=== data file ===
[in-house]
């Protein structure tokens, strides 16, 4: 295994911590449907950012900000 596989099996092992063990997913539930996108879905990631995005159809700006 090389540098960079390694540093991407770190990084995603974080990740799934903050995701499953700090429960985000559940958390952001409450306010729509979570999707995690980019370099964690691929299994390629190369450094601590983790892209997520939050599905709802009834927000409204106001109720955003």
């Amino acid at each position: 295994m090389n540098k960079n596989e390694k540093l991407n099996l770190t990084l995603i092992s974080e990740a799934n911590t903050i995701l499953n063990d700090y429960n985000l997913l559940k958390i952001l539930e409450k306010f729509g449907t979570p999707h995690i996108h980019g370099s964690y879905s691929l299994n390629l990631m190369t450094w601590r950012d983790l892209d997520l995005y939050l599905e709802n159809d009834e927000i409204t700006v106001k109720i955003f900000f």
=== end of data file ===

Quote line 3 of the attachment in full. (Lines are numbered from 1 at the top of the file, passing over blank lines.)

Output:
């Amino acid at each position: 295994m090389n540098k960079n596989e390694k540093l991407n099996l770190t990084l995603i092992s974080e990740a799934n911590t903050i995701l499953n063990d700090y429960n985000l997913l559940k958390i952001l539930e409450k306010f729509g449907t979570p999707h995690i996108h980019g370099s964690y879905s691929l299994n390629l990631m190369t450094w601590r950012d983790l892209d997520l995005y939050l599905e709802n159809d009834e927000i409204t700006v106001k109720i955003f900000f």